In 1935, Piaf was discovered in the Pigalle area of Parisby nightclub owner Louis Leplée, whose club Le Gerny off the Champs-Élysées was frequented by the upper and lower classes alike. He persuaded her to sing despite her extreme nervousness, which, combined with her height of only 4 feet 8 inches inspired him to give her the nickname that would stay with her for the rest of her life and serve as her stage name, La Môme Piaf (Paris slang meaning "The Waif Sparrow" or "The Little Sparrow"). Leplée taught her the basics of stage presence and told her to wear a black dress, which became her trademark apparel. Later, she would always appear in black. Leplée ran an intense publicity campaign leading up to her opening night, attracting the presence of many celebrities, including actor Maurice Chevalier. Her nightclub gigs led to her first two records produced that same year, with one of them penned by Marguerite Monnot, a collaborator throughout Piaf's life and one of her favorite composers.

In April 1936, Leplée was murdered. Piaf was questioned and accused as an accessory, but acquitted. Leplée had been killed by mobsters with previous ties to Piaf. A barrage of negative media attention now threatened her career. To rehabilitate her image, she recruited Raymond Asso, with whom she would become romantically involved. He changed her stage name to “Édith Piaf,” barred undesirable acquaintances from seeing her, and commissioned Monnot to write songs that reflected or alluded to Piaf's previous life on the streets.

In 1940, Piaf co-starred in Jean Cocteau's successful one-act play “Le Bel Indifférent.” She began forming friendships with prominent people, including Chevalier and poet Jacques Borgeat. She wrote the lyrics of many of her songs and collaborated with composers on the tunes. In 1944, she discovered Yves Montand in Paris, made him part of her act, and became his mentor and lover. Within a year, he became one of the most famous singers in France. She broke off their relationship when he had become almost as popular as she was.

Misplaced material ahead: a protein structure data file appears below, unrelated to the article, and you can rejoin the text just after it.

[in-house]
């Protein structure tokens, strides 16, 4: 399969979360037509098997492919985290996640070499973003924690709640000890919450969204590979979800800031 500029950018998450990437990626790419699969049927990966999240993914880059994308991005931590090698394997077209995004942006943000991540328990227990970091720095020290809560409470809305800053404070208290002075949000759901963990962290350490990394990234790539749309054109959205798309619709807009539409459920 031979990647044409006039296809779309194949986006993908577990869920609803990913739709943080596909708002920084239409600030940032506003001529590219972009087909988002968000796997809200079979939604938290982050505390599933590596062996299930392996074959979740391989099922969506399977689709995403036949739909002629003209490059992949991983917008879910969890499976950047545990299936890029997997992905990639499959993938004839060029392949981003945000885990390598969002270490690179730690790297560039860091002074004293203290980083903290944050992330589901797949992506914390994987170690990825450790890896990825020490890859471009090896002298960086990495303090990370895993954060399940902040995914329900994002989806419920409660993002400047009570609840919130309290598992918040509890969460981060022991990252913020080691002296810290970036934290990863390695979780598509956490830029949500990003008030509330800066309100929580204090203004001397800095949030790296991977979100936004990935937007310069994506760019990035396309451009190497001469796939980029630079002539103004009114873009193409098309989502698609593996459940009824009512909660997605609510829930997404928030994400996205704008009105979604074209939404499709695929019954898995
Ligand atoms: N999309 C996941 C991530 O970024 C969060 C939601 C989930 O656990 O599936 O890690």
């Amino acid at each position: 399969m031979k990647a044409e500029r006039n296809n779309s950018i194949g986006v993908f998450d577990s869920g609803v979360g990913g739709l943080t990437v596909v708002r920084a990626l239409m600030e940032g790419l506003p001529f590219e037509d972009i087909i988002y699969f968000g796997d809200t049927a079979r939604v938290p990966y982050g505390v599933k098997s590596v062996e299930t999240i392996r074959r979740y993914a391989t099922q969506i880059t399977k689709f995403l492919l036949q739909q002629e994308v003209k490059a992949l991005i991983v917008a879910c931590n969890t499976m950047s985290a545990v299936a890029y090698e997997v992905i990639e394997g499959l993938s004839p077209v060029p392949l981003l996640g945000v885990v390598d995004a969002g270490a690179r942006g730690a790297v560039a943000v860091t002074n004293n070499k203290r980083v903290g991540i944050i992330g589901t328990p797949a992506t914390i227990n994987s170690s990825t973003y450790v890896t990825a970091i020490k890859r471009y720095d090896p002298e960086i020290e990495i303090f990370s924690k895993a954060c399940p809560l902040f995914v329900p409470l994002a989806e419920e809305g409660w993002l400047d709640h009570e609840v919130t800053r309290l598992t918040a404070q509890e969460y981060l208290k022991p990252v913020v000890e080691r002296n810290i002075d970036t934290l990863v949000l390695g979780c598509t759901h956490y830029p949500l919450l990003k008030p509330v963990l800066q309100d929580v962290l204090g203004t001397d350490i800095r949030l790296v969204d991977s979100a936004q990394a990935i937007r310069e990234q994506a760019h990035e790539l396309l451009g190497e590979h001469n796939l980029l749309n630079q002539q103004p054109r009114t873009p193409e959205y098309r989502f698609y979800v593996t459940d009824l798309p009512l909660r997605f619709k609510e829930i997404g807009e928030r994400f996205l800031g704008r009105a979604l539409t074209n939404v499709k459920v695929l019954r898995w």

During this time, she was in great demand and very successful in Paris as France's most popular entertainer. After the war, she became known internationally, touring Europe, the United States, and South America. She helped launch the career of Charles Aznavour in the early 1950s, taking him on tour with her in France and the United States and recording some of his songs. At first she met with little success with U.S. audiences, who regarded her as downcast. After a glowing review by a prominent New York critic, however, her popularity grew, to the point where she eventually appeared on “The Ed Sullivan Show” eight times and at Carnegie Hall twice once in 1956 and again in 1957.

Édith Piaf's signature song, “La vie en rose,” was written in 1945 and was voted a Grammy Hall of Fame Award in 1998. Bruno Coquatrix's famous Paris Olympia music hall is where Piaf achieved lasting fame, giving several series of concerts at the hall, the most famous venue in Paris, between January 1955 and October 1962. Excerpts from five of these concerts (1955, 1956, 1958, 1961, 1962) were issued on record and CD and have never been out of print. The 1961 concerts, promised by Piaf in an effort to save the venue from bankruptcy, debuted her song “Non, je ne regrette rien.” In April 1963, Piaf recorded her last song, “L'Homme de Berlin.”

Piaf died of liver cancer at age 47 at her villa in Plascassier (Grasse), on the French Riviera, on October 10, 1963.